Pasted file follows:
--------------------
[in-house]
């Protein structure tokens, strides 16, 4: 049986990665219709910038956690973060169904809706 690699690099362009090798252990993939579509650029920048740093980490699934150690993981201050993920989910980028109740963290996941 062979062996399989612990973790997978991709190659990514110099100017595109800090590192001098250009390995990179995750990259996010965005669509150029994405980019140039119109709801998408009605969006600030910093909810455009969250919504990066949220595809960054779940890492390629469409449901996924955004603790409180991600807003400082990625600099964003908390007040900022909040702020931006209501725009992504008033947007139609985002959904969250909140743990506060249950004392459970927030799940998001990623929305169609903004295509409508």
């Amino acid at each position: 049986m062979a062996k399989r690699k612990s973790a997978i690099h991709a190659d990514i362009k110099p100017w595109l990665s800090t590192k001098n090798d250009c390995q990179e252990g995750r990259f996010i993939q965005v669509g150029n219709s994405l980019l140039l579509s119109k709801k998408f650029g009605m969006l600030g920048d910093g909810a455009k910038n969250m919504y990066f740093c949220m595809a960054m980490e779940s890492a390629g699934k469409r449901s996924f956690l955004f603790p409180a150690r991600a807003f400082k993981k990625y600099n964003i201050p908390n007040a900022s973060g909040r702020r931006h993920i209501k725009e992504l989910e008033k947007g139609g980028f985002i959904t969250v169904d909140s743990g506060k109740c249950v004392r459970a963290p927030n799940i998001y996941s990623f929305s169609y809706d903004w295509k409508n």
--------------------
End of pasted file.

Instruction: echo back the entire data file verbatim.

[in-house]
């Protein structure tokens, strides 16, 4: 049986990665219709910038956690973060169904809706 690699690099362009090798252990993939579509650029920048740093980490699934150690993981201050993920989910980028109740963290996941 062979062996399989612990973790997978991709190659990514110099100017595109800090590192001098250009390995990179995750990259996010965005669509150029994405980019140039119109709801998408009605969006600030910093909810455009969250919504990066949220595809960054779940890492390629469409449901996924955004603790409180991600807003400082990625600099964003908390007040900022909040702020931006209501725009992504008033947007139609985002959904969250909140743990506060249950004392459970927030799940998001990623929305169609903004295509409508």
């Amino acid at each position: 049986m062979a062996k399989r690699k612990s973790a997978i690099h991709a190659d990514i362009k110099p100017w595109l990665s800090t590192k001098n090798d250009c390995q990179e252990g995750r990259f996010i993939q965005v669509g150029n219709s994405l980019l140039l579509s119109k709801k998408f650029g009605m969006l600030g920048d910093g909810a455009k910038n969250m919504y990066f740093c949220m595809a960054m980490e779940s890492a390629g699934k469409r449901s996924f956690l955004f603790p409180a150690r991600a807003f400082k993981k990625y600099n964003i201050p908390n007040a900022s973060g909040r702020r931006h993920i209501k725009e992504l989910e008033k947007g139609g980028f985002i959904t969250v169904d909140s743990g506060k109740c249950v004392r459970a963290p927030n799940i998001y996941s990623f929305s169609y809706d903004w295509k409508n």